Recipe 2.6 Parsing Command-Line Arguments


You need to parse command-line options. Java doesn't provide an API for it.


Look in the args array passed as an argument to main. Or use my GetOpt class.


The Unix folk have had to deal with this longer than anybody, and they came up with a C-library function called getopt.[3] getopt processes your command-line arguments and looks for single-character options set off with dashes and optional arguments. For example, the command:

[3] The Unix world has several variations on getopt; mine emulates the original AT&T version fairly closely, with some frills such as long-name arguments.

sort -n -o outfile myfile1 yourfile2

runs the standard sort program. The -n tells it that the records are numeric rather than textual, and the -o outfile tells it to write its output into a file named outfile. The remaining words, myfile1 and yourfile2, are treated as the input files to be sorted. On Windows, command arguments are sometimes set off with slashes ( / ). We use the Unix form a dash in our API, but feel free to change the code to use slashes.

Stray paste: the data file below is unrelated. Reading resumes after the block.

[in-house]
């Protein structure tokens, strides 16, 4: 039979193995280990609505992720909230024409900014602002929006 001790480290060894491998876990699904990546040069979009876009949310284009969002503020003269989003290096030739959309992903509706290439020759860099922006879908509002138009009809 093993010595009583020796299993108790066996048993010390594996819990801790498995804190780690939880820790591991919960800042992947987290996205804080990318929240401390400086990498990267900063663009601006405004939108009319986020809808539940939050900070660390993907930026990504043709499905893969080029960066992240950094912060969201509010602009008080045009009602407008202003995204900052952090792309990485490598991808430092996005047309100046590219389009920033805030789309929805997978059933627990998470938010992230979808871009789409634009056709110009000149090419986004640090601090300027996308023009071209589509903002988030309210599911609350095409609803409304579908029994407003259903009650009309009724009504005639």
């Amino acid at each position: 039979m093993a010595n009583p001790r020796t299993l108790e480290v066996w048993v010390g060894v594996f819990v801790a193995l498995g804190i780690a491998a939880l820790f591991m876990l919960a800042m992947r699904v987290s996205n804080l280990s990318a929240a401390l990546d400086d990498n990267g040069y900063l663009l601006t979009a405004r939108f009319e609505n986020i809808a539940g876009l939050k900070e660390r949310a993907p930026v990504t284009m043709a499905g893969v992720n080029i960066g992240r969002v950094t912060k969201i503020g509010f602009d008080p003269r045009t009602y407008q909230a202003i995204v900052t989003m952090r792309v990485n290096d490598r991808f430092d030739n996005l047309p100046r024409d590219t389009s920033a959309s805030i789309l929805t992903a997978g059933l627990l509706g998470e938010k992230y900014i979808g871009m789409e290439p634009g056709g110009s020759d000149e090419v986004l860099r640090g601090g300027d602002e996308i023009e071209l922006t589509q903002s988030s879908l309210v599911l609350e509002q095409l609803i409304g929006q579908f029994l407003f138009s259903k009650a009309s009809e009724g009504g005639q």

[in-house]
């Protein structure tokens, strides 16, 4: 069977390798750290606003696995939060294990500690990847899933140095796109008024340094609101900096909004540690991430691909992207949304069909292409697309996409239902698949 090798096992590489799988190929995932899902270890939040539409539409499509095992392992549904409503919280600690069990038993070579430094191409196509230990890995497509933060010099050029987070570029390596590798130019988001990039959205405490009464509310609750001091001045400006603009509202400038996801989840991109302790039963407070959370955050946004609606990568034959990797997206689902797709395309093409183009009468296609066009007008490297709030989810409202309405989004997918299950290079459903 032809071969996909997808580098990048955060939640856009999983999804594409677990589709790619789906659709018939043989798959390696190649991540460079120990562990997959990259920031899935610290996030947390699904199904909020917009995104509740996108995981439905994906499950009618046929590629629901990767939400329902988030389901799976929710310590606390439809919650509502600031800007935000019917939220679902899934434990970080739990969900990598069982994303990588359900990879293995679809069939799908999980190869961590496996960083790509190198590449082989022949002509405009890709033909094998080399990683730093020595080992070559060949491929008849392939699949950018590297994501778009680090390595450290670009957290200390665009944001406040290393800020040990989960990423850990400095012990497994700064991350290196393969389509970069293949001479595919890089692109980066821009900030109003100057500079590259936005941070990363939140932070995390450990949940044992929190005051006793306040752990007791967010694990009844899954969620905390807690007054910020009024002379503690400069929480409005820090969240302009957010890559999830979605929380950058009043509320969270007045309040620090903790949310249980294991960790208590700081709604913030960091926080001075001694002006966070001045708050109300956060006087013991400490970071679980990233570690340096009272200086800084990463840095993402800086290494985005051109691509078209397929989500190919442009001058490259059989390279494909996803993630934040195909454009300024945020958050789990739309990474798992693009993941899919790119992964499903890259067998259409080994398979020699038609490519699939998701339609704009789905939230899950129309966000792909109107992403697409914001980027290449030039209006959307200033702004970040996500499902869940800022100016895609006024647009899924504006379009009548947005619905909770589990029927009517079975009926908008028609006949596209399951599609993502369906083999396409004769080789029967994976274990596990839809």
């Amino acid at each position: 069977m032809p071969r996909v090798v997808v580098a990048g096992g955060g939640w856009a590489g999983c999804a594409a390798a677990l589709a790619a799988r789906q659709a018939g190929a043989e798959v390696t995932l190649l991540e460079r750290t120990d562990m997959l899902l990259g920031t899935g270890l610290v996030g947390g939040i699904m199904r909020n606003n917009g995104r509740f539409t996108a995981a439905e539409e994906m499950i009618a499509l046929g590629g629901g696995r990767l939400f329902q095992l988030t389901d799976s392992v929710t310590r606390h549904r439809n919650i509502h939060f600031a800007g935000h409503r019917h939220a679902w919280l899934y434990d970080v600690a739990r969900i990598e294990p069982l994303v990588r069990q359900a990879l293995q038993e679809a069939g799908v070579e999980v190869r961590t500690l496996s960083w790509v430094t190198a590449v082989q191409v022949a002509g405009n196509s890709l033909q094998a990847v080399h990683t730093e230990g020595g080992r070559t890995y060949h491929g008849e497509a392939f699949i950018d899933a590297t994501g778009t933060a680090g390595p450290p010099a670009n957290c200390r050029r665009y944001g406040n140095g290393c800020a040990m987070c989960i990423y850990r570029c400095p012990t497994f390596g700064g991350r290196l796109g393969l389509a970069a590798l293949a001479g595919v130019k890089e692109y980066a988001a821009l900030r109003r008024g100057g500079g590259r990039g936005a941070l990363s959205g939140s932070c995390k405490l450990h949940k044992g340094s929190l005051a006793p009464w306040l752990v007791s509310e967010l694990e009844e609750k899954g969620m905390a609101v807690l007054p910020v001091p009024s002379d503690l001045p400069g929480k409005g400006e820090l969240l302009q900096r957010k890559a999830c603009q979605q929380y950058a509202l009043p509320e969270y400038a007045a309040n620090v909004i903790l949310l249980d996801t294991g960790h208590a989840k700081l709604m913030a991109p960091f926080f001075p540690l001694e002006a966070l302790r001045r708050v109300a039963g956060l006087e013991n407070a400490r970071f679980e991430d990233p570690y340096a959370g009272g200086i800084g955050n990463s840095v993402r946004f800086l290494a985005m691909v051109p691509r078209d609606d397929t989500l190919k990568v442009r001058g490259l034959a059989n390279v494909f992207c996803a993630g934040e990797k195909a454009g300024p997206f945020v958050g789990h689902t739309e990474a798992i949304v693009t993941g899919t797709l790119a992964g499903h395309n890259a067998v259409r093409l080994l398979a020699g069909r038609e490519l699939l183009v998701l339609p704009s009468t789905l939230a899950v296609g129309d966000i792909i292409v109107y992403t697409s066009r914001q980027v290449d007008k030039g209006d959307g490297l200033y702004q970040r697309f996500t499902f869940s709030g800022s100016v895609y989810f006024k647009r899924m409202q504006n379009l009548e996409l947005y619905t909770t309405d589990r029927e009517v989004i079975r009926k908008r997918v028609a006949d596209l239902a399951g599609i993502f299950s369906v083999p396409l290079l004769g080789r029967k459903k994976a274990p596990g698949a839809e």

Each GetOpt parser is constructed to recognize a particular set of arguments; this is sensible since a given program normally has a fixed set of arguments that it accepts. You can construct an array of GetOptDesc objects that represent the allowable arguments. For the sort program shown previously, you might use:

GetOptDesc options[] = {     new GetOptDesc('n', "numeric", false},     new GetOptDesc('o', "output-file", true), }); Map optionsFound = new GetOpt(options).parseArguments(argv); if (optionsFound.get("n") != null)     sortType = NUMERIC; } else  if (optionsFound.get("o")){ ...

The simple way of using GetOpt is to call its parseArguments method.

For backward compatibility with people who learned to use the Unix version in C, the getopt( ) method can be used normally in a while loop. It returns once for each valid option found, returning the value of the character that was found or the constant DONE when all options (if any) have been processed.

Here is a complete program that uses my GetOpt class just to see if there is a -h (for help) argument on the command line: